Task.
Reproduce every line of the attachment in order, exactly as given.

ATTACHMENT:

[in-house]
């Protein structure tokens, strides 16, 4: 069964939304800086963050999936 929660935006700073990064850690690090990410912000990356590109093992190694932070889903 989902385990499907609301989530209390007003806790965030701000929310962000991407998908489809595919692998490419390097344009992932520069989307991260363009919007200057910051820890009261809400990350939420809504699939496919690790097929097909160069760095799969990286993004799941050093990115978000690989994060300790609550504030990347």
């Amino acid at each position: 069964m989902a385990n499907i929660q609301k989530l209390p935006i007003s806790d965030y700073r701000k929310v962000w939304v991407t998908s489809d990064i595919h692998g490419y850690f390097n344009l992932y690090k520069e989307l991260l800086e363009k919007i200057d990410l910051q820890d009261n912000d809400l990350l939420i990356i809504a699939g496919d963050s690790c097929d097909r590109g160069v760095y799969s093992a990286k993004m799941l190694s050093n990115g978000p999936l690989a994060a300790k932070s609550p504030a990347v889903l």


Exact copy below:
[in-house]
């Protein structure tokens, strides 16, 4: 069964939304800086963050999936 929660935006700073990064850690690090990410912000990356590109093992190694932070889903 989902385990499907609301989530209390007003806790965030701000929310962000991407998908489809595919692998490419390097344009992932520069989307991260363009919007200057910051820890009261809400990350939420809504699939496919690790097929097909160069760095799969990286993004799941050093990115978000690989994060300790609550504030990347």
């Amino acid at each position: 069964m989902a385990n499907i929660q609301k989530l209390p935006i007003s806790d965030y700073r701000k929310v962000w939304v991407t998908s489809d990064i595919h692998g490419y850690f390097n344009l992932y690090k520069e989307l991260l800086e363009k919007i200057d990410l910051q820890d009261n912000d809400l990350l939420i990356i809504a699939g496919d963050s690790c097929d097909r590109g160069v760095y799969s093992a990286k993004m799941l190694s050093n990115g978000p999936l690989a994060a300790k932070s609550p504030a990347v889903l």